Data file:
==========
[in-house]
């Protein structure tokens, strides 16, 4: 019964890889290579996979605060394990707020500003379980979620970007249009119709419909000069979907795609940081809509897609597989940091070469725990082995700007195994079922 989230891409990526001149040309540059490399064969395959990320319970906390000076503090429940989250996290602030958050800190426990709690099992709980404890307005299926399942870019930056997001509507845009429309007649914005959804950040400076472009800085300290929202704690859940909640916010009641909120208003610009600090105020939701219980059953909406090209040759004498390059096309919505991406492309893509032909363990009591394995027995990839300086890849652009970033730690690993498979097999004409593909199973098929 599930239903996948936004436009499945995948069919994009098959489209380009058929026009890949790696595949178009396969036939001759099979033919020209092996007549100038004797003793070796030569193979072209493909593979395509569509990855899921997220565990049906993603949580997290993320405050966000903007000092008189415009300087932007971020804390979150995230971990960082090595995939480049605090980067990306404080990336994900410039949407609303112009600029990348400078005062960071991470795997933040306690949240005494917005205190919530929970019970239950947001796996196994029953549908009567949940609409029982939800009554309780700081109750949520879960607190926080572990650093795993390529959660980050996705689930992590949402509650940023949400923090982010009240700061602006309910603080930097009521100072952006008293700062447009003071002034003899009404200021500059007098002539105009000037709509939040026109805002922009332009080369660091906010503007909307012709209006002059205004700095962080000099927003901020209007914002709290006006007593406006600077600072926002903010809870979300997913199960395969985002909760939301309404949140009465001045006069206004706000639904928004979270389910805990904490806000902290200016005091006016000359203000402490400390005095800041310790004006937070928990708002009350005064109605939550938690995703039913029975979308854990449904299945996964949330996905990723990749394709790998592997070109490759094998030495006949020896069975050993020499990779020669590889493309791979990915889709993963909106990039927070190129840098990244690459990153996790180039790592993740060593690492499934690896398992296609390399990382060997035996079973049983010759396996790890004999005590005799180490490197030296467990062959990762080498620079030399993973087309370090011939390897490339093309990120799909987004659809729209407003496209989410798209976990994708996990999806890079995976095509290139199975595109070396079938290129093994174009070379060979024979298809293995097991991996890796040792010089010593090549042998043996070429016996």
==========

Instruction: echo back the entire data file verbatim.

[in-house]
């Protein structure tokens, strides 16, 4: 019964890889290579996979605060394990707020500003379980979620970007249009119709419909000069979907795609940081809509897609597989940091070469725990082995700007195994079922 989230891409990526001149040309540059490399064969395959990320319970906390000076503090429940989250996290602030958050800190426990709690099992709980404890307005299926399942870019930056997001509507845009429309007649914005959804950040400076472009800085300290929202704690859940909640916010009641909120208003610009600090105020939701219980059953909406090209040759004498390059096309919505991406492309893509032909363990009591394995027995990839300086890849652009970033730690690993498979097999004409593909199973098929 599930239903996948936004436009499945995948069919994009098959489209380009058929026009890949790696595949178009396969036939001759099979033919020209092996007549100038004797003793070796030569193979072209493909593979395509569509990855899921997220565990049906993603949580997290993320405050966000903007000092008189415009300087932007971020804390979150995230971990960082090595995939480049605090980067990306404080990336994900410039949407609303112009600029990348400078005062960071991470795997933040306690949240005494917005205190919530929970019970239950947001796996196994029953549908009567949940609409029982939800009554309780700081109750949520879960607190926080572990650093795993390529959660980050996705689930992590949402509650940023949400923090982010009240700061602006309910603080930097009521100072952006008293700062447009003071002034003899009404200021500059007098002539105009000037709509939040026109805002922009332009080369660091906010503007909307012709209006002059205004700095962080000099927003901020209007914002709290006006007593406006600077600072926002903010809870979300997913199960395969985002909760939301309404949140009465001045006069206004706000639904928004979270389910805990904490806000902290200016005091006016000359203000402490400390005095800041310790004006937070928990708002009350005064109605939550938690995703039913029975979308854990449904299945996964949330996905990723990749394709790998592997070109490759094998030495006949020896069975050993020499990779020669590889493309791979990915889709993963909106990039927070190129840098990244690459990153996790180039790592993740060593690492499934690896398992296609390399990382060997035996079973049983010759396996790890004999005590005799180490490197030296467990062959990762080498620079030399993973087309370090011939390897490339093309990120799909987004659809729209407003496209989410798209976990994708996990999806890079995976095509290139199975595109070396079938290129093994174009070379060979024979298809293995097991991996890796040792010089010593090549042998043996070429016996």